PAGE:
“Inside,” Bo Burnham’s New Comedy Special

Trigger Warning: this article discusses sensitive mental health topics such as depression, anxiety and suicide. 

Bo Burnham’s most recently released Netflix special titled “Inside” is vulnerable and honest –– the show intentionally pushes boundaries and is purposefully outlandish, something Burnham has always utilized in his career. 

“Inside” greeted Bo Burnham fans five years after Bo Burnham’s last comedy special release “Make Happy.” Even though it is listed on Netflix under the category of stand-up comedy, “Inside” is not exactly what I would call a comedy show, and I do not think Burnham would either.

While many fans of Burnham’s are aware of his hiatus from comedy since 2016, he reveals in the special that he was having panic attacks on stage, which he adds is “not a great place to have them.” He mentions that he felt ready to finish his hiatus in the beginning of 2020 and return to stand-up. 

Instead, with the onslaught of the pandemic, “Inside” was filmed over the past year within a single room with only Burnham and his camera. “I can already sort of tell that this special is going to be a little all over the place,” Burnham admits in the beginning of the special. 

In parts of the special, audience members can see raw production material from the filming process; a favorite of mine being an object nearly crashing to the floor, but caught just in time with a relieved sigh. Fans even get to see Burnham turn 30 years old within the special and share in the increasingly melancholic moment of getting older while stuck inside. 

These small details may seem unimportant, but these moments provide insight in Burnham’s production of this piece. The look behind the scenes intermingled with the content itself only adds to the overall rawness.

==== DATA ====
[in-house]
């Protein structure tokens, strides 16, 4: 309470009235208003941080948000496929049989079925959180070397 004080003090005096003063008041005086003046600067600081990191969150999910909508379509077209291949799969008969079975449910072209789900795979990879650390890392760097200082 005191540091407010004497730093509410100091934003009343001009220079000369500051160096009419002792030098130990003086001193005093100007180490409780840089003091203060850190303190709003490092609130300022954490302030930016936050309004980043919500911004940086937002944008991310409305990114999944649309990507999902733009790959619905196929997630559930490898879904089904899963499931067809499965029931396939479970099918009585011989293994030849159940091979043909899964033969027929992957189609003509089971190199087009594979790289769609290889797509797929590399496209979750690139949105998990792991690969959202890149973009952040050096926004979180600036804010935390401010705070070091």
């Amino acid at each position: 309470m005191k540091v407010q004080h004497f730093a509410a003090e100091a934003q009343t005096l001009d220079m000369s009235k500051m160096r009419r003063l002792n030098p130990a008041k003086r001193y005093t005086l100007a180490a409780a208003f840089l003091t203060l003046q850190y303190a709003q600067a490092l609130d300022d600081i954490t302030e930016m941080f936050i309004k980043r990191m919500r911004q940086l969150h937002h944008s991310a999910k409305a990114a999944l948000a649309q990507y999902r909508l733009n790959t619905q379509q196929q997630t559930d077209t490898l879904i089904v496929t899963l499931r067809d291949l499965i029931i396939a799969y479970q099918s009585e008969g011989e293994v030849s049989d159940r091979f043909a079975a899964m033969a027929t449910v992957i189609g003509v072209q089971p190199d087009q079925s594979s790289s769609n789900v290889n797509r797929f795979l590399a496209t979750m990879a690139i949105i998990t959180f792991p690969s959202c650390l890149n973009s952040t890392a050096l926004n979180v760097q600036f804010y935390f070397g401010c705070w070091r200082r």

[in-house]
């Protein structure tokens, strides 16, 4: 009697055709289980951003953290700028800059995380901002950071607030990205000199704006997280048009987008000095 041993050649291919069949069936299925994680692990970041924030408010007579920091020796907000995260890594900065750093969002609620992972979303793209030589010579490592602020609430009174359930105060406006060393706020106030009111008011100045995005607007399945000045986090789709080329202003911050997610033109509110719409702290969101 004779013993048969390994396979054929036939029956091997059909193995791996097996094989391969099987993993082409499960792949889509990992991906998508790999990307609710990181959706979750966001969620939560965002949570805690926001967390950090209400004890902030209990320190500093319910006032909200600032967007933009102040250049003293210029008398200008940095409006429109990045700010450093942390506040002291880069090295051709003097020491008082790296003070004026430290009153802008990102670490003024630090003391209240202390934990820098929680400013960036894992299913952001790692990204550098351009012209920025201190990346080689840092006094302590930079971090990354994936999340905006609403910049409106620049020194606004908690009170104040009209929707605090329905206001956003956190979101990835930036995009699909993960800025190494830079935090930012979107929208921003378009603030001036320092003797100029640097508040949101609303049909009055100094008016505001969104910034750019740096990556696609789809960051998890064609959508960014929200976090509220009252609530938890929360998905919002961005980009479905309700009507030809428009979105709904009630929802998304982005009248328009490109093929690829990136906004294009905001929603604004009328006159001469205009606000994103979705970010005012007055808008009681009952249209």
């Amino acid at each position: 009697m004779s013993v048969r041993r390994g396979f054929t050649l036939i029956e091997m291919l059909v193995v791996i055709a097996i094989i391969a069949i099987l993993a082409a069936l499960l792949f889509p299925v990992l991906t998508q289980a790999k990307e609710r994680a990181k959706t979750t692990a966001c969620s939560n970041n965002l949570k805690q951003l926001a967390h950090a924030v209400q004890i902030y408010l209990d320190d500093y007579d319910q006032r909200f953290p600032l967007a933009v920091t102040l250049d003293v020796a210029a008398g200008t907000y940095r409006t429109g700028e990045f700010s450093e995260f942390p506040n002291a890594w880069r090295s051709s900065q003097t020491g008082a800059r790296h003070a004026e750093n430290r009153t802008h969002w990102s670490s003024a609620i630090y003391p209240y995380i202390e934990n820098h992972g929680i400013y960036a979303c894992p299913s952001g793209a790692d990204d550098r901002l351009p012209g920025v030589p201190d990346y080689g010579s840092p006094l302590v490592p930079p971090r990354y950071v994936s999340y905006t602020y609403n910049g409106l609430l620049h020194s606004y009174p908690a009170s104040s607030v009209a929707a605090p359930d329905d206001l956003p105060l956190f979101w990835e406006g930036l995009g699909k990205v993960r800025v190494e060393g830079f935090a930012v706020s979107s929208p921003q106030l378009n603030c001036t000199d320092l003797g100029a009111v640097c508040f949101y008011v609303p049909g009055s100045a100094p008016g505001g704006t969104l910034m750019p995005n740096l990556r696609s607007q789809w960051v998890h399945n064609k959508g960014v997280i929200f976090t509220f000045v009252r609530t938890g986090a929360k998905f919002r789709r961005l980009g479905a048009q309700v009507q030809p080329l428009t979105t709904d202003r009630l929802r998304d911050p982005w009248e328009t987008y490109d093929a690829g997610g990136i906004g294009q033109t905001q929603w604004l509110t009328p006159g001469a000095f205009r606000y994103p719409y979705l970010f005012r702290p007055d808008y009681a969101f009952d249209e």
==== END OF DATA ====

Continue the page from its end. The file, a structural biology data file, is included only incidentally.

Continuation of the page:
Larger themes are presented alongside the multiple fumblings and awkwardness, taking on not only societal issues but issues Burnham has within his career. 

Within the song “Problematic,” Burnham discusses how his identity within the public eye has had moments that are ‘problematic.’ He confesses to jokes in poor taste, and asks if anyone will hold him accountable for these actions. 

Earlier he pokes fun at continuing his work and “healing the world with comedy,” by giving ironic examples.

“If you wake up in a house that’s full of smoke, don’t panic, call me and I’ll tell you a joke,” Burnham sings. “Oh…you’re really joking at a time like this.”

The space Burnham holds for past mistakes is unavoidable within the show, along with his attitude toward politics through the hollowing use of a sock puppet named Socko. 

“The simple narrative taught in every history class is demonstrably false and pedagogically classist,” Burnham, as Socko, sings in “How the World Works.”

Aside from the moments of what can be briefly described as awkward yet powerfully raw, Burnham shares an incredibly vulnerable part of himself that has been increasingly shown within past comedy specials. At the beginning of the special, before viewers are absolutely sure what they are consuming, Burnham states that the purpose of creating this special is to keep him out of a darker place. 

Burnham frequently addresses the crowd either through personal asides, skits, songs or visual representations to describe his feelings toward his mental health and emotions.

“My current mental health is rapidly approaching an ATL which is, that’s an all time low,” Burnham states in an aside. 

At one point in the special, Burnham discourages viewers from taking their lives in a blunt and disorganized way and shares that he has had people close to him take their lives. Post-credits there is a website linked if viewers are in need of resources for topics discussed in the show. 

Viewers have since taken to the internet since the special’s release to share the way that they have perceived the work, many setting his music in the background of videos to share their own stories and mental health struggles with the past year. 

While the show’s contents range from the consumption of internet material specifically targeted towards youth, the craving of intimacy, feeling trapped in the public eye and personal experience with mental health. Mainly alone, Burnham succeeds in sharing a slice of his life within the past year of “uncertain times” through lyrically focused storytelling. 

 

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